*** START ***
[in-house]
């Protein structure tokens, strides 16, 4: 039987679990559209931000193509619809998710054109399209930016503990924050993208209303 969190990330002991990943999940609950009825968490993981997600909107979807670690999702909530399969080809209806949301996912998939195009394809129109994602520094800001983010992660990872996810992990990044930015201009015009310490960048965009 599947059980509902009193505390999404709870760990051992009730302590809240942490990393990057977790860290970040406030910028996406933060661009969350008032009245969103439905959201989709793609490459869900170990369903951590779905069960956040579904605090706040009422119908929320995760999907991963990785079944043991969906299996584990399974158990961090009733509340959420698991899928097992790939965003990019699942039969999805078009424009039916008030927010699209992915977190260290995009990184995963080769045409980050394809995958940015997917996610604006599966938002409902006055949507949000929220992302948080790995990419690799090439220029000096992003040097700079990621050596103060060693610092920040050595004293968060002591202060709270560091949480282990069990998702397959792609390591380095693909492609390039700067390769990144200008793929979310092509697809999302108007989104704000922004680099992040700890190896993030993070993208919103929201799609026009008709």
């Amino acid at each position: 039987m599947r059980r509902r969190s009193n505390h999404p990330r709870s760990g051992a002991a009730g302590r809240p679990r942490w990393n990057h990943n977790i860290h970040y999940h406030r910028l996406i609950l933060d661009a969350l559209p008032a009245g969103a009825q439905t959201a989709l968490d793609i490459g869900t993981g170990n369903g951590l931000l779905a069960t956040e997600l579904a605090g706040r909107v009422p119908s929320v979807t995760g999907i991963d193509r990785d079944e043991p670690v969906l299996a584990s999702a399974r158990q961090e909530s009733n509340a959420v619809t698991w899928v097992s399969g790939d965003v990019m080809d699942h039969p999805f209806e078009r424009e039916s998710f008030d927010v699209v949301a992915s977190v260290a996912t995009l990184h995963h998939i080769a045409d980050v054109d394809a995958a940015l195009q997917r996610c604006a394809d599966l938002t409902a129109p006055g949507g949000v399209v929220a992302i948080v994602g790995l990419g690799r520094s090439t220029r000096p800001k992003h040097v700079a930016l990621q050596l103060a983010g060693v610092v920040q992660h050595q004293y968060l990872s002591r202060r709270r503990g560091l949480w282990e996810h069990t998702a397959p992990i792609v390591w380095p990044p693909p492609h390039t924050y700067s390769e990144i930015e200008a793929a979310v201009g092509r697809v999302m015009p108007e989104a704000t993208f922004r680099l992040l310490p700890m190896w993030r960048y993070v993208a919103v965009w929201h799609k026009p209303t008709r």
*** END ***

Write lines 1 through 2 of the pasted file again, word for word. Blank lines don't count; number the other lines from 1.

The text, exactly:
[in-house]
């Protein structure tokens, strides 16, 4: 039987679990559209931000193509619809998710054109399209930016503990924050993208209303 969190990330002991990943999940609950009825968490993981997600909107979807670690999702909530399969080809209806949301996912998939195009394809129109994602520094800001983010992660990872996810992990990044930015201009015009310490960048965009 599947059980509902009193505390999404709870760990051992009730302590809240942490990393990057977790860290970040406030910028996406933060661009969350008032009245969103439905959201989709793609490459869900170990369903951590779905069960956040579904605090706040009422119908929320995760999907991963990785079944043991969906299996584990399974158990961090009733509340959420698991899928097992790939965003990019699942039969999805078009424009039916008030927010699209992915977190260290995009990184995963080769045409980050394809995958940015997917996610604006599966938002409902006055949507949000929220992302948080790995990419690799090439220029000096992003040097700079990621050596103060060693610092920040050595004293968060002591202060709270560091949480282990069990998702397959792609390591380095693909492609390039700067390769990144200008793929979310092509697809999302108007989104704000922004680099992040700890190896993030993070993208919103929201799609026009008709």